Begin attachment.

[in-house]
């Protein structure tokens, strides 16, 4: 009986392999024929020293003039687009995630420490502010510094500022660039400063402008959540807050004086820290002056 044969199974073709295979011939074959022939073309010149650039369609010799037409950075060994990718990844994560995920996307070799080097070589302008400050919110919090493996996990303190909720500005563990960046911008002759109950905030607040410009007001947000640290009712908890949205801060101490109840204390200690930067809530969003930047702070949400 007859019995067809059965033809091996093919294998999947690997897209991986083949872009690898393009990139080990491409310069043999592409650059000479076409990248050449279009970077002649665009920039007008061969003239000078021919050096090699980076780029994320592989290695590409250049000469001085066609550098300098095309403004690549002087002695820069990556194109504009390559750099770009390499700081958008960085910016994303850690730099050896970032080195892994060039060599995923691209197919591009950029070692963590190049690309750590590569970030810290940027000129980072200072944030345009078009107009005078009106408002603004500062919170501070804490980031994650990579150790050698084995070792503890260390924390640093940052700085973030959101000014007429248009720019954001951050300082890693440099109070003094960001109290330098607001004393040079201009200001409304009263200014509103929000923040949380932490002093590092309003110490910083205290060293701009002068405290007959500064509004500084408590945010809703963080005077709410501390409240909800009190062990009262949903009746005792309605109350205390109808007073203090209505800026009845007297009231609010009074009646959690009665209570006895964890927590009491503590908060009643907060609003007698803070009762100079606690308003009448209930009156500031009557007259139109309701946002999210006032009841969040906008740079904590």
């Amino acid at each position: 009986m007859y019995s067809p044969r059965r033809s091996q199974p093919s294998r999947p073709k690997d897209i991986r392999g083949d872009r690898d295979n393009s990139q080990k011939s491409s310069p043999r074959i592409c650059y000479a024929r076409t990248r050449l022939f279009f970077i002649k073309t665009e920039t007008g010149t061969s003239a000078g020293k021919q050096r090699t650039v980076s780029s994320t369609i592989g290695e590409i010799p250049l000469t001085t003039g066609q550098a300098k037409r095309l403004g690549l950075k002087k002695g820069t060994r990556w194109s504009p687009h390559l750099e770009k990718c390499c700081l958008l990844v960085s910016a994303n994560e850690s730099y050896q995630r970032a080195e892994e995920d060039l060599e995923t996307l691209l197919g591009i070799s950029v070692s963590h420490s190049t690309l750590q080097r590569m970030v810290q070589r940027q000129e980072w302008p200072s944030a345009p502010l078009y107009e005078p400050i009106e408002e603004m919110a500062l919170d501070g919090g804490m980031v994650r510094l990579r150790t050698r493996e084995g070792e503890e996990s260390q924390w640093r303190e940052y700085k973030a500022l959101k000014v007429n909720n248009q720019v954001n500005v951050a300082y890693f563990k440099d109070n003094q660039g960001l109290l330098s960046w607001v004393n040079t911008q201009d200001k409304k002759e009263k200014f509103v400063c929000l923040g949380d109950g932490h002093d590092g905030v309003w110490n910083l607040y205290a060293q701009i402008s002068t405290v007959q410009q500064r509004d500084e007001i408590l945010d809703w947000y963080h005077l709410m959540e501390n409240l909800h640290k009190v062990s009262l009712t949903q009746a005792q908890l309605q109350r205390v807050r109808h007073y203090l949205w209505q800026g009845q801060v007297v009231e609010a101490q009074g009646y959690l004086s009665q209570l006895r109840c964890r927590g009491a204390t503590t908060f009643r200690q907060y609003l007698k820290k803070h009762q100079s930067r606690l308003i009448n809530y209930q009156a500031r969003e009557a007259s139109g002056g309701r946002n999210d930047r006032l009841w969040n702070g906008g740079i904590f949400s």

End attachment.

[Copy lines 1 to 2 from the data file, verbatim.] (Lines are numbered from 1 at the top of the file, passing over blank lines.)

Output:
[in-house]
């Protein structure tokens, strides 16, 4: 009986392999024929020293003039687009995630420490502010510094500022660039400063402008959540807050004086820290002056 044969199974073709295979011939074959022939073309010149650039369609010799037409950075060994990718990844994560995920996307070799080097070589302008400050919110919090493996996990303190909720500005563990960046911008002759109950905030607040410009007001947000640290009712908890949205801060101490109840204390200690930067809530969003930047702070949400 007859019995067809059965033809091996093919294998999947690997897209991986083949872009690898393009990139080990491409310069043999592409650059000479076409990248050449279009970077002649665009920039007008061969003239000078021919050096090699980076780029994320592989290695590409250049000469001085066609550098300098095309403004690549002087002695820069990556194109504009390559750099770009390499700081958008960085910016994303850690730099050896970032080195892994060039060599995923691209197919591009950029070692963590190049690309750590590569970030810290940027000129980072200072944030345009078009107009005078009106408002603004500062919170501070804490980031994650990579150790050698084995070792503890260390924390640093940052700085973030959101000014007429248009720019954001951050300082890693440099109070003094960001109290330098607001004393040079201009200001409304009263200014509103929000923040949380932490002093590092309003110490910083205290060293701009002068405290007959500064509004500084408590945010809703963080005077709410501390409240909800009190062990009262949903009746005792309605109350205390109808007073203090209505800026009845007297009231609010009074009646959690009665209570006895964890927590009491503590908060009643907060609003007698803070009762100079606690308003009448209930009156500031009557007259139109309701946002999210006032009841969040906008740079904590």